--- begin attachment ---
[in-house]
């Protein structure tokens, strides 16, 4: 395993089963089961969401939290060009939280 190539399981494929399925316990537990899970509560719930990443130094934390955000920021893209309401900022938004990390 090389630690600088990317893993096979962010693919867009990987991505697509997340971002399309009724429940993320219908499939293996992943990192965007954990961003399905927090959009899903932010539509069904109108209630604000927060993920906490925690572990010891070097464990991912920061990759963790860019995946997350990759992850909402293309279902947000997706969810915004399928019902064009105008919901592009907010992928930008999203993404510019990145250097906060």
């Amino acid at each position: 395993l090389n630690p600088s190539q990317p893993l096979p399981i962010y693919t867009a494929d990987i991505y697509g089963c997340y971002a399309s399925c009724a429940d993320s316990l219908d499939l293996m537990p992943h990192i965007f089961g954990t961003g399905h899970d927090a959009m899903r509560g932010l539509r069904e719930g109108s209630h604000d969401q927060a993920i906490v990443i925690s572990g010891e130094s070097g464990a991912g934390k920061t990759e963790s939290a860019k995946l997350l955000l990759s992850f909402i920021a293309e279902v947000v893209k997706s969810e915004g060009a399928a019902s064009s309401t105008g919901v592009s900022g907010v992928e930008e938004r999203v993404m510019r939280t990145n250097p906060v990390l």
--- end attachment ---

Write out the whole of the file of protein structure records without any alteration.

[in-house]
């Protein structure tokens, strides 16, 4: 395993089963089961969401939290060009939280 190539399981494929399925316990537990899970509560719930990443130094934390955000920021893209309401900022938004990390 090389630690600088990317893993096979962010693919867009990987991505697509997340971002399309009724429940993320219908499939293996992943990192965007954990961003399905927090959009899903932010539509069904109108209630604000927060993920906490925690572990010891070097464990991912920061990759963790860019995946997350990759992850909402293309279902947000997706969810915004399928019902064009105008919901592009907010992928930008999203993404510019990145250097906060």
């Amino acid at each position: 395993l090389n630690p600088s190539q990317p893993l096979p399981i962010y693919t867009a494929d990987i991505y697509g089963c997340y971002a399309s399925c009724a429940d993320s316990l219908d499939l293996m537990p992943h990192i965007f089961g954990t961003g399905h899970d927090a959009m899903r509560g932010l539509r069904e719930g109108s209630h604000d969401q927060a993920i906490v990443i925690s572990g010891e130094s070097g464990a991912g934390k920061t990759e963790s939290a860019k995946l997350l955000l990759s992850f909402i920021a293309e279902v947000v893209k997706s969810e915004g060009a399928a019902s064009s309401t105008g919901v592009s900022g907010v992928e930008e938004r999203v993404m510019r939280t990145n250097p906060v990390l």